Continuing from the best quarter ever in 2016 (October-December), the green bond market has witnessed even bigger success with an issuance of USD20 billion in the first quarter of 2017. Enel and Iberdrola represented around 48% of the total issuance of global green bonds in the first quarter of 2017. This success rate has given rise to another specific bond to counter climate change – Climate Bonds Initiative (CBI). So, what exactly is CBI? Climate bond is a broader universe; however, it is triggered by green bonds. While the green bond is a labeled market with guarantees for investors in any sector, climate bonds are issued by restrictive companies purely active in environmental sustainability.
According to the CBI, January 2017 witnessed an issuance of green bonds worth around USD11.2 billion. Adding to the emerging success, green bonds worth over USD5 billion were issued in February and March 2017. Buoyed by the surge in the issuance of green bonds, companies like Apple and Repsol are pumping in billions to support the promise of a greener tomorrow. Earmarking more than USD1.5 billion, Apple is dedicated to financing clean energy projects across its global business operations. The company is looking forward to a positive impact that involves green building, annual water saving worth 20.2 million gallons, annual energy saving worth 37 million kWh, and annual prevention of greenhouse gas emissions of 0.20 million metric tons. Hence, as per the current market scenario of green bonds, companies that are instrumental in driving a positive change, are also succeeding by saving more.
Effective climate change solutions for successful issuance of green bonds
Financing environmental solutions are technically tough because of the expertise required and solution-centric research. It has also turned out to be tough due to the deficiency in access to finance and investment research. Geared toward climate change mitigation, corporate entities seek to fund from federal grants powered by substantial research metrics. Funding sources like state grants and philanthropic agencies are usually in silos. Hence, businesses need to adopt a strategic approach to secure grants for green bonds.
The most effective climate change solution strategy for any business would depend on the following roadmap:
- Assessment of current market environment for green bonds and its potential use associated with climate change mitigation objectives.
- Improvement in applicability measures of green bond issuance funds.
- Involving key market players including private sector for fostering demand tailored to corporate social responsibility (CSR).
- A strategic roadmap for efficiently deploying green bond funds wherever needed.
- Execution of a pilot program based on key management functions.
Certainly, a strategic approach to adopting the ‘green movement’ should be the road ahead for the global commercial landscape. However, businesses, which are ready to capture a major market share of green bonds, will need to focus on the core functional ESG resources. Given the rapid expansion of the green bond market, being at the helm of a strategic approach could make enterprises having an overwhelming feeling. Nonetheless, honing CSR skills is an imperative for enterprises. Enterprises can effectively carry out CSR strategies with a diagnostic study of the adequate implementation of green bonds.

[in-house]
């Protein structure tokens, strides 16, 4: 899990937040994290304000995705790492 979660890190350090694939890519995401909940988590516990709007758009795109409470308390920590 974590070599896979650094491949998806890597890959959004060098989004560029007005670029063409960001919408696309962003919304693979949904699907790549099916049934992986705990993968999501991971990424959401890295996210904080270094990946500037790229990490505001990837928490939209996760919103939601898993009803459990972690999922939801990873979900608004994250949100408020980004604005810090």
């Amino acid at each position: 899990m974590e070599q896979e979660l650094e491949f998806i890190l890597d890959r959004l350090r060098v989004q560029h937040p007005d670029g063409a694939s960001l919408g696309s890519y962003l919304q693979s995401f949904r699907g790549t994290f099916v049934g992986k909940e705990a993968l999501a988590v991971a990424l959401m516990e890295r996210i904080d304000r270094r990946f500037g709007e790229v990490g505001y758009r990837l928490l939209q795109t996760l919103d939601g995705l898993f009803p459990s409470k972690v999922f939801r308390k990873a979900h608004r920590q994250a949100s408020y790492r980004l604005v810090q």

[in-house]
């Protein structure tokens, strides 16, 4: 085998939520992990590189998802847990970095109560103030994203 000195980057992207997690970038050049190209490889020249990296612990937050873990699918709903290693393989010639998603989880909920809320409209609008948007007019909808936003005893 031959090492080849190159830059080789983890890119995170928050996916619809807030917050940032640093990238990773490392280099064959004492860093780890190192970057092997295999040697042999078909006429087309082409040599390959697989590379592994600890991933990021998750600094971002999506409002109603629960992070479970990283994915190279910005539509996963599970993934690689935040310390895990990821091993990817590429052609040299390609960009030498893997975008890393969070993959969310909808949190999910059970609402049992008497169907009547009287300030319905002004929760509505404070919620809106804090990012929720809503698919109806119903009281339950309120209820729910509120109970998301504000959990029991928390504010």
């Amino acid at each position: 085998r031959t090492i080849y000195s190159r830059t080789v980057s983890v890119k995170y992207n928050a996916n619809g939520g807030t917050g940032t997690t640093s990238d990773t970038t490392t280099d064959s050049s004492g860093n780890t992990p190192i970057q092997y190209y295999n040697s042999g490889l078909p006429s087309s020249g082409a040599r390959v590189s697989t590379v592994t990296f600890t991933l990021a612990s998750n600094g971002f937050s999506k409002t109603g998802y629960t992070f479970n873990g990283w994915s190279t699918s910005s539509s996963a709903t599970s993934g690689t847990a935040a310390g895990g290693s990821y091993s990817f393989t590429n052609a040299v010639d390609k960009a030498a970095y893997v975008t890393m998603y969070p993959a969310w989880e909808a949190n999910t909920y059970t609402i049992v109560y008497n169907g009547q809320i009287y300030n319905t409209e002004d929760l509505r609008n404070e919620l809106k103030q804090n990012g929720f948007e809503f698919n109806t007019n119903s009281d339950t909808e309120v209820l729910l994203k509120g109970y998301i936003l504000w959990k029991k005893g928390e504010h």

Unlocking the future: Green bonds for a green planet
With the grossing number of companies realizing the importance of impact investing, green bonds could make a huge difference on environmental balance and reduce climate change risks. After the climate bond initiative, it is possible that a new format of green bonds could emerge to incent emitters of deadly pollutants. Green bonds are gradually evolving as the bridge between the investor community and a greener tomorrow.
The growing investor community seeking measurable improvement in the ecology has started realizing the potential of green bonds. However, the maturing green bond market would need a demand-supply balance. Moreover, new business models, credit enhancements and dynamic research are playing a key role in the development of this green project. Avoiding catastrophic climate change will require even strong vision and initiatives, with extensive government support. California Gov. Jeffy Brown recently announced his bravery with the objective of combating climate change even if President Donald Trump rolls back environmental regulations. By 2030, California aims to reduce emissions by 40% below the mark they were in 1990 – this augurs well for businesses seeking green bonds in the US. Additionally, India has also lined up ambitious targets for building renewable energy sources – 100 gigawatts solar power are expected to be in place by 2022.
While the future road of green bonds is not known, history suggests that there’s always a transition point between eras, and change occurs at the precipice. Green bonds are the path to a sustainable tomorrow, emboldening businesses to be bold, think long-term, and above all, to act. Are investors ready to build a greener tomorrow?
SGA Editorial Desk